Rewilding your homestead lets you grow more food with less work, by working with nature.

Essentially, you’re letting nature take over some of the effort.

The rewards are immense.

When I’ve got a meal to prep, I love heading outside with a knife and a cutting board, harvesting something fresh, and chopping it up in the open air while my little boy forages fresh berries and vegetables.

Sheer nourishment for our family, right in our backyard.

And the food you grow on your wild homestead doesn’t just taste good—it’s good for the mind, body, and spirit.

Plenty of research draws the link between processed foods and a plethora of health ailments ranging from heart disease to diabetes, cancer and depression.

Grocery stores freely carry produce treated with pesticides linked to developmental disorders, a reminder of the toxicity that many people in the US and elsewhere simply take for granted.

These toxic pesticides have ramifications for consumers, farm workers, and the people who live downstream.

But the food on a wild homestead is pure, wholesome goodness.

When you’re rewilding your homestead, there’s no question of any contaminants in the mix, sickening workers, contaminating drinking water, or harming your children. You can sleep well at night.

Wild Tip

The more you rewild your homestead, the less time, money and energy it takes to reap the benefits.

When you garden with perennial vegetables, you save yourself time planting while also jump-starting nature’s pest control.

When you promote fungal networks and other soil life, you’re harnessing water and nutrients for your plants.

And when you practice chop-and-drop mulching, you leverage nature’s capacity for regeneration to nourish your household again and again.

Rewilding Your Homestead For A Natural Life

Building a natural life is part of being a wild homesteader

Outdoor living spaces like this one are a place where people can gather or take some time alone in the company of song birds, flowers, and butterflies in the open air.

With natural spaces shrinking, screen time overwhelming our attention spans, and long work hours confining us to sitting for long periods of time, it can seem like every aspect of our society works to sever our connection to nature.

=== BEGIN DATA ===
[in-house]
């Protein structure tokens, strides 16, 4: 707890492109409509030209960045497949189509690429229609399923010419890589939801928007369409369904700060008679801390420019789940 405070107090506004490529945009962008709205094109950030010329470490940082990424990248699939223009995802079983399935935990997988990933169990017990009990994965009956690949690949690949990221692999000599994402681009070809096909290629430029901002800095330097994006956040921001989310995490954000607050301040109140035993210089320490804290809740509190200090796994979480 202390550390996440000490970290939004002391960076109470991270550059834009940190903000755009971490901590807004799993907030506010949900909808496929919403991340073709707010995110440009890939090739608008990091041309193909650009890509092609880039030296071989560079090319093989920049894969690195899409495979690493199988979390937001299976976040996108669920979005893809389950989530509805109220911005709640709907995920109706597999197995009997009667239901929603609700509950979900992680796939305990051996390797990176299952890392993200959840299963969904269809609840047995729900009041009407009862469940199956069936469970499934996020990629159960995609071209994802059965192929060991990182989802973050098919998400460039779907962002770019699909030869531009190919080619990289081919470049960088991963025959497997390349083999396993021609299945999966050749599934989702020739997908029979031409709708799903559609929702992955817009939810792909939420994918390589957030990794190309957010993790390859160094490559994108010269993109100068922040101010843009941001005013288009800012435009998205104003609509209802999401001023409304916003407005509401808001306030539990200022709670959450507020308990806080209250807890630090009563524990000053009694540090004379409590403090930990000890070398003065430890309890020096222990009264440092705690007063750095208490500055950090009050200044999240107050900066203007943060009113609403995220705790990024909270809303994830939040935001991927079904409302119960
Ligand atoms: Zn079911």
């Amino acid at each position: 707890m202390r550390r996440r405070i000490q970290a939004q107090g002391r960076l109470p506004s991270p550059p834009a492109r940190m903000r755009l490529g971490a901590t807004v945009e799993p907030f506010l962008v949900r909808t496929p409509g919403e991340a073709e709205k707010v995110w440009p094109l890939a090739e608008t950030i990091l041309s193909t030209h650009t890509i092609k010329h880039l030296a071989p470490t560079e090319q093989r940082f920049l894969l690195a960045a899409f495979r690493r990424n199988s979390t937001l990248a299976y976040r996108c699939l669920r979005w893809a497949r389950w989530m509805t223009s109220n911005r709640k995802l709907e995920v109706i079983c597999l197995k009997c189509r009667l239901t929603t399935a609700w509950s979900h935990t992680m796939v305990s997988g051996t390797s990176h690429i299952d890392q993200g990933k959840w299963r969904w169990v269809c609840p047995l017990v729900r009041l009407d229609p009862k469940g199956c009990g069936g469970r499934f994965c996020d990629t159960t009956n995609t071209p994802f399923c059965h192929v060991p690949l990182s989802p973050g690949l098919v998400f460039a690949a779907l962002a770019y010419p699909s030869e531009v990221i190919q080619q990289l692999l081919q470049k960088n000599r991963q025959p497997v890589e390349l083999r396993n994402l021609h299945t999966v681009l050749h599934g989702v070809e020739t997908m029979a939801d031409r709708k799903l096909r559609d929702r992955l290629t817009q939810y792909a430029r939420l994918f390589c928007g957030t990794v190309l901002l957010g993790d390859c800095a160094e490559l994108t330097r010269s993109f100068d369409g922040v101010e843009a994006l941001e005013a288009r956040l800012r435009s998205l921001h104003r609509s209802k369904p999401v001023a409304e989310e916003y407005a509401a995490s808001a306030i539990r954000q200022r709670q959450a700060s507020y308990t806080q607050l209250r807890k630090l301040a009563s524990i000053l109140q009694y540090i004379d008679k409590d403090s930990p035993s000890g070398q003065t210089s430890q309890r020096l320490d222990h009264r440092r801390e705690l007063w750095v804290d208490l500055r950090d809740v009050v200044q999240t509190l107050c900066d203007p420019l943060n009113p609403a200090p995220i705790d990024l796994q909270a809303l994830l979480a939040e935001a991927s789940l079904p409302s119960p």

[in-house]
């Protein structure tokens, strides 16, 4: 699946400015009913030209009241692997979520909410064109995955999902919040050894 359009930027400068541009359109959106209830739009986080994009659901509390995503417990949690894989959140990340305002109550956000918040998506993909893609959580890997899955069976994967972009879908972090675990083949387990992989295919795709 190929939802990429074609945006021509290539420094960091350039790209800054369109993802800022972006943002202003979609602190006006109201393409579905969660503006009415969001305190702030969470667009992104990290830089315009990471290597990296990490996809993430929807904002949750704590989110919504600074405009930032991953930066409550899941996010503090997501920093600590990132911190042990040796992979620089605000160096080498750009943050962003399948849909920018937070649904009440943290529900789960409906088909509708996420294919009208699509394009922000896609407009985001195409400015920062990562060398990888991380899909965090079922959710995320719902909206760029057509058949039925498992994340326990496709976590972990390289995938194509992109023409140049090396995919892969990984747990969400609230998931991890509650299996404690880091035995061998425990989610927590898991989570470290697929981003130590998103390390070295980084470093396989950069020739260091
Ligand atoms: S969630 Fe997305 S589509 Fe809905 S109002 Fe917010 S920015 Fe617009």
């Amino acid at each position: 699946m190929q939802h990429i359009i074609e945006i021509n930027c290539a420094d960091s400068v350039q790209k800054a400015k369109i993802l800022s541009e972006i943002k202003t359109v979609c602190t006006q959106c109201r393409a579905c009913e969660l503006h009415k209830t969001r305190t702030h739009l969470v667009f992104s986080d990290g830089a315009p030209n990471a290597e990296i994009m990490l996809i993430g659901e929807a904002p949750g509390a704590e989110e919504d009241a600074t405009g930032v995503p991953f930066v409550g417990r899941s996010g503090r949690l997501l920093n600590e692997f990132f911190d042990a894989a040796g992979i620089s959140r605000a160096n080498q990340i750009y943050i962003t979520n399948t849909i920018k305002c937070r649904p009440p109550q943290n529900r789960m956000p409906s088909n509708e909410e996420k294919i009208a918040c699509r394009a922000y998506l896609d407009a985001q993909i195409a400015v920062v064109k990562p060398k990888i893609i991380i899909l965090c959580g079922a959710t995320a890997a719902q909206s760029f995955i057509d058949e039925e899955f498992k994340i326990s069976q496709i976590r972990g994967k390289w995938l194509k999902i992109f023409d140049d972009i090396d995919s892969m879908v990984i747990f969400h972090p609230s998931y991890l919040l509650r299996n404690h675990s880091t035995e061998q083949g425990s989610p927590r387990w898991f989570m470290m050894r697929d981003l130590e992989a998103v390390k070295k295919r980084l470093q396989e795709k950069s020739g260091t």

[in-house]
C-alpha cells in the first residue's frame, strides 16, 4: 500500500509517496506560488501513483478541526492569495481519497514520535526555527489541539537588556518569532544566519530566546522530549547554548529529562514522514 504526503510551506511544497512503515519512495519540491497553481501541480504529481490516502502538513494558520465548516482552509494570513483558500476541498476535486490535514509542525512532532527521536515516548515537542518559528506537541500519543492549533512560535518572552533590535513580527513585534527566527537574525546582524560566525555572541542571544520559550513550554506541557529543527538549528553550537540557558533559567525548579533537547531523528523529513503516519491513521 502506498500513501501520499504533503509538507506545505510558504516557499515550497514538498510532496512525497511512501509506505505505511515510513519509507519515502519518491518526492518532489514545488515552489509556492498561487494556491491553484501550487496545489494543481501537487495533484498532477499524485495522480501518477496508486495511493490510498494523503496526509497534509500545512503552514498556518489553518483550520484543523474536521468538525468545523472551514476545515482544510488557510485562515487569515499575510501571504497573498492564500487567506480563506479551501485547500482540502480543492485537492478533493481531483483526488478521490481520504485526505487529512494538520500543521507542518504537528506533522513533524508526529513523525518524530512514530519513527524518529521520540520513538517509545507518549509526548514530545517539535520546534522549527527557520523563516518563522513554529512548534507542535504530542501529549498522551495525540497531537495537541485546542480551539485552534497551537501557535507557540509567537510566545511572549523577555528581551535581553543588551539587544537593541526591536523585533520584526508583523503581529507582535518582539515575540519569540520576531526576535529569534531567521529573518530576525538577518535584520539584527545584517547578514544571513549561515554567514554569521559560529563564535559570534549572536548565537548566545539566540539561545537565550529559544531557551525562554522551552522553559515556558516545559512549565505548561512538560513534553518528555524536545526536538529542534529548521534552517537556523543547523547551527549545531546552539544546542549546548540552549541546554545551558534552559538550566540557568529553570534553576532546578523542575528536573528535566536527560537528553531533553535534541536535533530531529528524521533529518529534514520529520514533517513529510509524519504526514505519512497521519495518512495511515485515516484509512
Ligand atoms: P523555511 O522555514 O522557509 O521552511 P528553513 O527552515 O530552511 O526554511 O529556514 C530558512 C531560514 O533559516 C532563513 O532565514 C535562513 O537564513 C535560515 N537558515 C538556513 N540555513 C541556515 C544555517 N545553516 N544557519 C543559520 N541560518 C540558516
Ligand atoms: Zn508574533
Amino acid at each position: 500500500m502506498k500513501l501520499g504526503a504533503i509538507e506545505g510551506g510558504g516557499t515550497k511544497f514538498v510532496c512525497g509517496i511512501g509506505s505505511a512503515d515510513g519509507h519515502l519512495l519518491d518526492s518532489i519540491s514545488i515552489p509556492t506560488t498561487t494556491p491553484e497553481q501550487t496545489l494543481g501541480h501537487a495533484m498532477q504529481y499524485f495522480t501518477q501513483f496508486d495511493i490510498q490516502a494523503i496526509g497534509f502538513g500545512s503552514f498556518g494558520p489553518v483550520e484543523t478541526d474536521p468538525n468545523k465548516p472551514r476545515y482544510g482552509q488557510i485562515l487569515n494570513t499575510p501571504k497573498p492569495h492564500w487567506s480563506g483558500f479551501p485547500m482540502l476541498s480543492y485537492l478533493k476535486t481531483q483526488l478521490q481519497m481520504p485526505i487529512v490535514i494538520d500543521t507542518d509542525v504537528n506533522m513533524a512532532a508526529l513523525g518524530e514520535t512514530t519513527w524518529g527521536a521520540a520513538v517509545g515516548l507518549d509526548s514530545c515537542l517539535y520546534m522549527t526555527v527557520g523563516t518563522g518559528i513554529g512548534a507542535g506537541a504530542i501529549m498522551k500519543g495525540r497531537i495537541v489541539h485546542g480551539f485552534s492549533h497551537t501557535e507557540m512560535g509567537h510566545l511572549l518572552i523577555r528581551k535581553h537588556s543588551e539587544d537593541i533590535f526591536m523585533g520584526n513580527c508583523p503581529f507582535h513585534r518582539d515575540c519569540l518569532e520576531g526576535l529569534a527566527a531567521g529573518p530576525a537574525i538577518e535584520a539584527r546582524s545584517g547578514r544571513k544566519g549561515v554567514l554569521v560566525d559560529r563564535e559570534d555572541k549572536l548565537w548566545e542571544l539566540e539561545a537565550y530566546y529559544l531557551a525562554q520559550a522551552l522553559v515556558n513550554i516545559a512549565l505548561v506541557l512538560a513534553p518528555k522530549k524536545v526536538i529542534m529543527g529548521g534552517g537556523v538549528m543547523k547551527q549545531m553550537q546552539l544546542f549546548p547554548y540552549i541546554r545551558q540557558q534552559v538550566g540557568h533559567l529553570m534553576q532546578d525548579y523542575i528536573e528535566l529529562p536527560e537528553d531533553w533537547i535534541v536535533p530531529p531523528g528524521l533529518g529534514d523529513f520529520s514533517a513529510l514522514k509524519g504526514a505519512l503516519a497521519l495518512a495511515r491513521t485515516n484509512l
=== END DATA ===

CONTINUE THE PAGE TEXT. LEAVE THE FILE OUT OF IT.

But we’re a part of nature. In fact, we are nature! And the forced disconnect is alienating and painful—physically, emotionally, culturally.

You can heal the human-nature divide by building a natural life.

A natural life is a life in the open air, where you can soak up the calming and exhilarating experience of nature at your doorstep and live out your day alongside the wild creatures that share your home.

Rewilding your homestead for Children

Rewilding your homestead can inspire children.

Our son Arden thrives on our wild homestead, where opportunities to explore, learn, and play abound.

A childhood in nature is a childhood of wonder.

Whether for your own child or grandchild, or for other little ones in your life, rewilding your homestead is a way to offer children a gift that is growing more and more precious every day—the gift of wonder, adventure, and discovery.

Children are born adventurers—innately driven to explore, test their limits, and make discoveries.

The natural world forms the perfect backdrop for this exploration—it’s perfectly attuned to calm the mind, challenge the body, and inspire the spirit.

But wild spaces are disappearing, and a whole generation is growing up indoors.

The result is a generation marked by difficulties with balance, coordination, and a host of sensory and cognitive challenges.

Further Reading

Want to learn more about the importance of nature for children’s physical, social, and sensory development?

Occupational therapist Angela Hanscomb’s informed and accessible book, Balanced and Barefoot: How Unrestricted Outdoor Play Makes for Strong, Confident, and Capable Children.

As a wild homesteader, you can carve out a different path for the children in your life.

I literally taught my son Arden to walk on the rugged terrain of our wild homestead.

Now, at 2 ½ years old, he delights in embracing new challenges, tromping confidently across the uneven landscape, striding along the balancing logs in his natural play area, and leaping competently from taller and taller stumps and logs.

Instead of sitting behind a screen, my son’s days are spent making discoveries. I’ve had to learn how to step back and let his own curiosity take the lead.

I love watching him gather different material like stones, leaves, or feathers and plunk them into a puddle to see what happens, occasionally pausing the action to let an ant crawl across his fingertips.

And I love how his whole face comes to life at each fresh experience—the glimmer of sap against the sunlight, or the rhythmic rapping of a woodpecker.

The body is our vessel for experiencing the world. The mind is our instrument to interpret it. A capable body and a creative, curious mind are perhaps the most precious gifts we can offer a child.

Rewilding Yourself

A nature trail can be part of rewilding your homestead.